Innovative approaches, such as selective breeding for adaptive traits combined with large-scale sexual propagation, are being developed with the aim of pre-adapting reefs to increased ocean warming. However, there are still major gaps in our understanding of the technical and methodological constraints to producing corals for such restoration interventions.
We have developed a framework for selectively breeding corals and rearing them from eggs to adult colonies using the coral Acropora digitifera as a model species. A major focus of our research aims to enhance early survivorship of sexually propagated corals in ex situ and in situ nurseries and increase outplant yield and efficiency.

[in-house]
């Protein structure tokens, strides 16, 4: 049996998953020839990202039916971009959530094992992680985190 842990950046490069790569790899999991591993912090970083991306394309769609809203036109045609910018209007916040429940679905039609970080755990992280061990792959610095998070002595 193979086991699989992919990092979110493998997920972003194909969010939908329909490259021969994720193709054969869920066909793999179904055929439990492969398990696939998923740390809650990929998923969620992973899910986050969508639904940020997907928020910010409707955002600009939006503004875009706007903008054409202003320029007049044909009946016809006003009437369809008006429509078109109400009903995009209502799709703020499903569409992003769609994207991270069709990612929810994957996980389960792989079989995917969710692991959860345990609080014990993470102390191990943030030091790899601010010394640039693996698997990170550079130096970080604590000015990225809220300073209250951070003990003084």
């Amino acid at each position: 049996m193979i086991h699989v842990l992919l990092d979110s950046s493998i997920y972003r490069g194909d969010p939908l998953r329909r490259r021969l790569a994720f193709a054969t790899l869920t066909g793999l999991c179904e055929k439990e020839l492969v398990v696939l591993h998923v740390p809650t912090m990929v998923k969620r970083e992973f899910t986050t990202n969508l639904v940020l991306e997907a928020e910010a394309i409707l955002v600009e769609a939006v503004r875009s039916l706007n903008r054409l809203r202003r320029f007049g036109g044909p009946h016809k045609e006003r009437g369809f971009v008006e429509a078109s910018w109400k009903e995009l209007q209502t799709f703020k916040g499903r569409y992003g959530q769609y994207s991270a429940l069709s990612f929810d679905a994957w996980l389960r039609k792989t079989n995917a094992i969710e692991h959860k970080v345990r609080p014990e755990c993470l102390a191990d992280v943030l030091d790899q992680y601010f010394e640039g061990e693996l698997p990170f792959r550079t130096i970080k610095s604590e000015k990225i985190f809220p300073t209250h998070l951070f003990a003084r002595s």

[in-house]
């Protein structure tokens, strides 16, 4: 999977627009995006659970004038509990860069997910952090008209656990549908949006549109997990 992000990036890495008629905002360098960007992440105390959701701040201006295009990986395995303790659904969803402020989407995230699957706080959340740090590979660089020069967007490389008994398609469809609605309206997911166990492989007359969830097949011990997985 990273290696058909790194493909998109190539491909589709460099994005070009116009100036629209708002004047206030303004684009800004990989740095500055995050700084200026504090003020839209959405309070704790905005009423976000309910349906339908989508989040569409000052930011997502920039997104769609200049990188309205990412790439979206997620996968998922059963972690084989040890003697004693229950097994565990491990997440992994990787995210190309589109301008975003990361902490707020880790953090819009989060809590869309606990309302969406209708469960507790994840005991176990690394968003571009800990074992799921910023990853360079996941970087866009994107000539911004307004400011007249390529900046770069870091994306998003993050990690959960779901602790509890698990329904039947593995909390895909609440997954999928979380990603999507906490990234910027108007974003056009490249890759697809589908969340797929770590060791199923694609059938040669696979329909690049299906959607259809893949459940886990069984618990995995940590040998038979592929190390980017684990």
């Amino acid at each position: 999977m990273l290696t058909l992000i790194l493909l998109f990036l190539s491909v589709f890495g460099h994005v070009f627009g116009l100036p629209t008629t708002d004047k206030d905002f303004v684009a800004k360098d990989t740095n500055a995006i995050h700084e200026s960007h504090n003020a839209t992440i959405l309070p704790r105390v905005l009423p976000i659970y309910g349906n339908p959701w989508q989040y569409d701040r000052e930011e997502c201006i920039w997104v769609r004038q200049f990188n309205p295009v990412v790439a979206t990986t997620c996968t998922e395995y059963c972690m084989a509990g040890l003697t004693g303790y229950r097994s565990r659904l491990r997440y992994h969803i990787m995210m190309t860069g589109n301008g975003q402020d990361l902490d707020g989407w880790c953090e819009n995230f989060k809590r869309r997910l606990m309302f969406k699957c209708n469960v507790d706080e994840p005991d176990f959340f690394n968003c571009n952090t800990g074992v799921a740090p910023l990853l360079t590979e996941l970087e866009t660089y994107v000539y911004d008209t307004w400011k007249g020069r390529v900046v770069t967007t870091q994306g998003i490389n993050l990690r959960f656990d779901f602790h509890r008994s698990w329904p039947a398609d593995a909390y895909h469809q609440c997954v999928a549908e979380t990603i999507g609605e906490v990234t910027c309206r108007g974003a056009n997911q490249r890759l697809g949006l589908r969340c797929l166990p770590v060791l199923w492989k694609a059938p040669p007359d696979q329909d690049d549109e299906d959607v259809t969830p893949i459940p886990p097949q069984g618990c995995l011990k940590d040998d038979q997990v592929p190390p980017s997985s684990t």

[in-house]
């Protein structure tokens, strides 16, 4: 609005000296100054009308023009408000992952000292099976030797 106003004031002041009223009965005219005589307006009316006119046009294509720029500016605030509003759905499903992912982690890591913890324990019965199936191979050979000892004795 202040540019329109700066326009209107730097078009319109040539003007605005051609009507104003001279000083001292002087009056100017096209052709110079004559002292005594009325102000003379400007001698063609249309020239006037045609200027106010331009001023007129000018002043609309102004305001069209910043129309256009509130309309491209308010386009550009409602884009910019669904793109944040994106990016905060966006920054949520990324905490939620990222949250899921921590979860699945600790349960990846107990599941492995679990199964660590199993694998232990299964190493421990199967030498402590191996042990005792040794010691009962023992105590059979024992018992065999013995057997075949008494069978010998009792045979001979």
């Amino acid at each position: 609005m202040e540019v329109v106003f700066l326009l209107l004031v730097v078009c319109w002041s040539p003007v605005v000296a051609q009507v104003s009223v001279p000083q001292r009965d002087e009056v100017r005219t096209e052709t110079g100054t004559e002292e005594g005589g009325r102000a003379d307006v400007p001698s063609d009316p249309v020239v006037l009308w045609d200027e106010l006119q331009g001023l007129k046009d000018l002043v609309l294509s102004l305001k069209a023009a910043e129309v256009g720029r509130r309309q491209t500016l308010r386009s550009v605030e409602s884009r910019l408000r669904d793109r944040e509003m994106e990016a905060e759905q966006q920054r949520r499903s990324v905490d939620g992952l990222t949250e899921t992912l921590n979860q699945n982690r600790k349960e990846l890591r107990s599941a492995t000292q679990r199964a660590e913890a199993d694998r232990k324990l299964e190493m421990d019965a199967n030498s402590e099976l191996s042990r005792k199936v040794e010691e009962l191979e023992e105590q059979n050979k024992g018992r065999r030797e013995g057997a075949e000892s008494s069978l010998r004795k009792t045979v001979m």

There are still challenges to overcome before selective breeding can be implemented as a viable conservation tool, especially at the post-settlement and outplanting phases, however, our research is addressing these knowledge gaps by developing best practices for rearing and outplanting sexually propagated corals.
Watch here a short video by Ph.D. candidate Eveline van der Steeg explaining the co-culturing method we use to rear sexually reproduced corals in ex situ and in situ nurseries